Long overdue post – Big congratulations and thanks to all involved in organising Dublin Maker on July 25th, part of the Festival of Curiosity. I was alerted to it by Laser Laura (@choiceirregular), and went with daughter and 8yo granddaughter. We had a ball, as did every other family attending on the lawn of Trinity College. We met lots of folk we knew, and lots of new folk. My colleagues from the Institute of Physics, aka the Physics Buskers, were wowing the youngsters with very hands-on interactive physics (Nice work Paul, David, Rory, Michelle and Michael). Dublin Maker is definitely a family date for next year already. Thanks Laura!
It has taken longer than
boasted about planned to rise to the #blimage challenge received via Mary Loftus’s insightful Getting Bogged post, the post that has added upskittled to our lexicon. The post where she posted the image of the young student from Albermarle County stretched on the floor absorbed in her work. It took two long drives last weekend to figure out what image (blimage) I would use to convey something I have learned about learning.
The floor was the thing. I find the floor is a good place to work. It doesn’t happen in many classrooms. But I always notice people end up on the floor when they are given a construction task like a Tarsia to complete in a group. So my image is a triptych (posh, eh?) of Tarsia pictures from the past three years, each of which I love separately for what they mean to me.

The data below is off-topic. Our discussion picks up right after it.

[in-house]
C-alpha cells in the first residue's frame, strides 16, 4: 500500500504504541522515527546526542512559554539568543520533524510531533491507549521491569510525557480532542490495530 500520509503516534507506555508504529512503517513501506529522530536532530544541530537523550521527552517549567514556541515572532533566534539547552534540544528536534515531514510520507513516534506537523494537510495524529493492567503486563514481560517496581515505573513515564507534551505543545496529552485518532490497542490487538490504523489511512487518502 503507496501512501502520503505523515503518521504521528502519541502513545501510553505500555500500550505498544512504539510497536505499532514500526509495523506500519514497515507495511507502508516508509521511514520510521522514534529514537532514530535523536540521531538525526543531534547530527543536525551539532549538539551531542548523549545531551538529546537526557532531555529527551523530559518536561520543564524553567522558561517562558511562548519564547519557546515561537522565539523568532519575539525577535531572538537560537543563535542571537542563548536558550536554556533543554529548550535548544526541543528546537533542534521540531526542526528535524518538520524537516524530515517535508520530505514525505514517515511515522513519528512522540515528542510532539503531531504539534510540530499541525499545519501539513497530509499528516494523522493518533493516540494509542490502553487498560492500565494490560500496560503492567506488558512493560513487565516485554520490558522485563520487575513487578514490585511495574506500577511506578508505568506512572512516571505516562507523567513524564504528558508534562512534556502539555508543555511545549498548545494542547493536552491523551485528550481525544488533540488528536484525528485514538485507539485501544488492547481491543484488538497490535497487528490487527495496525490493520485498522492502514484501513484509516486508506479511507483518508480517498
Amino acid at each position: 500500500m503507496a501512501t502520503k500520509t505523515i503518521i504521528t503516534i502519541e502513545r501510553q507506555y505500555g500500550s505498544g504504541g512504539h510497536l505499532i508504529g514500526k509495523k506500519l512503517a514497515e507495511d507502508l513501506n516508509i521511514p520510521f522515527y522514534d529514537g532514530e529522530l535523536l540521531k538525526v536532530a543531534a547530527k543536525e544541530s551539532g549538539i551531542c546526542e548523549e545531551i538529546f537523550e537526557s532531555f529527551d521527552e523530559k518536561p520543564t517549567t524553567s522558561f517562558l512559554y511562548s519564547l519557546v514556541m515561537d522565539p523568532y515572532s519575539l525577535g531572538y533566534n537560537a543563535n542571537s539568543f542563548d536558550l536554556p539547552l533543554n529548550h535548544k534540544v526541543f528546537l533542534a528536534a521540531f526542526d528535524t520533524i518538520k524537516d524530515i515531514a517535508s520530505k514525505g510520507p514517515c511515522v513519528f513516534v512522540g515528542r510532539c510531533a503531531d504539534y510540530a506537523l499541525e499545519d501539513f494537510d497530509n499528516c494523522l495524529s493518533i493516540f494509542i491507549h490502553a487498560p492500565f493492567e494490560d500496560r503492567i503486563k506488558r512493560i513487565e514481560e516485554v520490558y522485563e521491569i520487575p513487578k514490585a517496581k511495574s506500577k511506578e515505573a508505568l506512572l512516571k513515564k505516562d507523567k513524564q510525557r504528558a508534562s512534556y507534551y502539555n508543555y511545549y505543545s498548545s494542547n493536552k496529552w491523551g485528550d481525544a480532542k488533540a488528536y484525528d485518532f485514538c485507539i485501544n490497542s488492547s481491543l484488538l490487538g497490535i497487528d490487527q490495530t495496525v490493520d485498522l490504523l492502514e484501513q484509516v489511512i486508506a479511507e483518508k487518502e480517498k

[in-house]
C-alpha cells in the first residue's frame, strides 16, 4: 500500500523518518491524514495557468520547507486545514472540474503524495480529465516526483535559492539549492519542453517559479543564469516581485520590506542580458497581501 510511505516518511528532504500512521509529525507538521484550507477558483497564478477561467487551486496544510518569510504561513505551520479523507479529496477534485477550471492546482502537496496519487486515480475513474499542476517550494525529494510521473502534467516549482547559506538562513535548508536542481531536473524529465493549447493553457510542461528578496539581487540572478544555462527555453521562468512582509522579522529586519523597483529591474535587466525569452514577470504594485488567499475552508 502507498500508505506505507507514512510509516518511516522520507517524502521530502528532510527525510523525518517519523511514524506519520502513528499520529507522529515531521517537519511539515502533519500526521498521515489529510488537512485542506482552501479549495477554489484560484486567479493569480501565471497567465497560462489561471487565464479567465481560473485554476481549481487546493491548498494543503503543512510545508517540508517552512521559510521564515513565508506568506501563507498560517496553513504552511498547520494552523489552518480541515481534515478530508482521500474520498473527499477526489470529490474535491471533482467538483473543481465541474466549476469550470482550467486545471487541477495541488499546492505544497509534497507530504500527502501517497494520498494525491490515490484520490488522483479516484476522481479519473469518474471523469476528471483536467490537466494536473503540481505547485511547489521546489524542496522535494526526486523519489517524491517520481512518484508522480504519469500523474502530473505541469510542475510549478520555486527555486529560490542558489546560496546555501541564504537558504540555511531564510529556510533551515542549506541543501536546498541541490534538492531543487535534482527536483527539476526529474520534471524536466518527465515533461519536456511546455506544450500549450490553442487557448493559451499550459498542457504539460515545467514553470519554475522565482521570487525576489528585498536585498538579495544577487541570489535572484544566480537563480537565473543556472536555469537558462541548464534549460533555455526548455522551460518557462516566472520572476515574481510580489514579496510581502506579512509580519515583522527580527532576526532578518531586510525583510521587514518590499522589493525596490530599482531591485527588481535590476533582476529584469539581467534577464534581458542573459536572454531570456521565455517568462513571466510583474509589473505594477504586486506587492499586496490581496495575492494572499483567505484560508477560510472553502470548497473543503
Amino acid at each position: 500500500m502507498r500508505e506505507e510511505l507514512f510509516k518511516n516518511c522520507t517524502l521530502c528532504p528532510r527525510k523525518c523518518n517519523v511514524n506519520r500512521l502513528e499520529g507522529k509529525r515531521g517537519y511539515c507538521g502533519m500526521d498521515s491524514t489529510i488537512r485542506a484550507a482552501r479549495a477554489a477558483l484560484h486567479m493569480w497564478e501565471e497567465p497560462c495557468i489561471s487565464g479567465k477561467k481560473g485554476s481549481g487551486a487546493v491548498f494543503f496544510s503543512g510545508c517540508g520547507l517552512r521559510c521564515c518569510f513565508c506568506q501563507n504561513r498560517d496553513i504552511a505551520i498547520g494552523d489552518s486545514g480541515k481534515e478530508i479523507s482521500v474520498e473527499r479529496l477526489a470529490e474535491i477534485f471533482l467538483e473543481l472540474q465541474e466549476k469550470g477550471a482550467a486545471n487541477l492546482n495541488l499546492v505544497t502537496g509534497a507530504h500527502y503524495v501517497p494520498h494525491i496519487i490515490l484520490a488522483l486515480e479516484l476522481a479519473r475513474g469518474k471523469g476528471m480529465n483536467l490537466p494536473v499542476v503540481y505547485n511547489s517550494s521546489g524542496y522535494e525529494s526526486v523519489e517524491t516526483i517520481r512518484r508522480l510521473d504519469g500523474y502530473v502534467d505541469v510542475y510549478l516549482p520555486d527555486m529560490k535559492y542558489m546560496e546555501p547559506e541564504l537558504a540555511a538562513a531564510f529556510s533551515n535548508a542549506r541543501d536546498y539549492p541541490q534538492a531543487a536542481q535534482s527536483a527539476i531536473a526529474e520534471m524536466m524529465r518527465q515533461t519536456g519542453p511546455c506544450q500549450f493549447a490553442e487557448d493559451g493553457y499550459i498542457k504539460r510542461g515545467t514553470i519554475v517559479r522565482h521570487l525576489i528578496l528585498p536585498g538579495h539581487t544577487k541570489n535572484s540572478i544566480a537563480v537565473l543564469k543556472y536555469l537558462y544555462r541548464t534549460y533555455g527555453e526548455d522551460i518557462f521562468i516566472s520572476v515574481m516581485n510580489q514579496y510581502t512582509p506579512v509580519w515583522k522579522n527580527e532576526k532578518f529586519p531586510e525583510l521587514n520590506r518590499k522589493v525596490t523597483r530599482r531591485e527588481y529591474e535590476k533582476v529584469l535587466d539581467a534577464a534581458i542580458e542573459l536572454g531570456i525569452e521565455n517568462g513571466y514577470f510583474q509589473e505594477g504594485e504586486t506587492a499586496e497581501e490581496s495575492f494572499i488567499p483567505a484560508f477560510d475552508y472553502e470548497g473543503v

My students always hit the floor when using puzzles to revise. It happened organically – there just wasn’t space on the bench for sorting and group work. These were serious Senior Cycle Biology students aiming for high grades, but the floor was not beneath them when completing a cooperative thinking task was at stake. (Well, actually it was, but I think you know what I mean.) There are three groups pictured here, and there were another three groups in other corners, and often one or two groups out in the hall, or outside on the fire steps. This sometimes drew strange looks from passing Principals, but the students were absorbed enough not to notice, and a wise Principal never disturbs working students! During the time we worked together, they came to appreciate many ways of learning, and for me this picture of total concentration is a reminder of sheer magic.
Adults getting absorbed in a jigsaw challenge have been known to hit the floor also – pictured here are @caramcdermott, @catherinecronin and @marloft at work during a CESImeet – thanks to @anseoamuinteoir for the picture. I had set the Tarsia challenge (as an alternative to telling folk about it in a nanopresentaion), but could not attend that meet in person – so to see this evidence of engagement meant I was on the right track.
The third picture is the charm. When I began to collaborate with the late Bianca Ní Ghrógáin, and we discovered our mutual love for using Tarsia puzzles, I wasn’t prepared for the way it had taken off in her classroom. Bianca would admit that neither was she prepared! After using the puzzles set by Bianca the teacher a few times, one of her students (we’re talking 9 year olds here) turned up with what is pictured here in the background below, and asked if she cold copy it for him. He planned to use it during his Be The Teacher time, a reward he was claiming with his accumulated Classdojo points. (To be honest, I didn’t “get” Classdojo until I saw B using it this way.) Hearing this story just blew me away. After visiting Bianca’s classroom, I totally “got it”. This was the culmination of the way she empowered her students. I am so glad she recorded the story on her blog Rang Bianca, so the picture didn’t get lost. I think she also shared it on the @bnighrogain timeline.
So there you go, my #blimage tuppence worth. Except that, to me, it’s worth far far more than tuppence.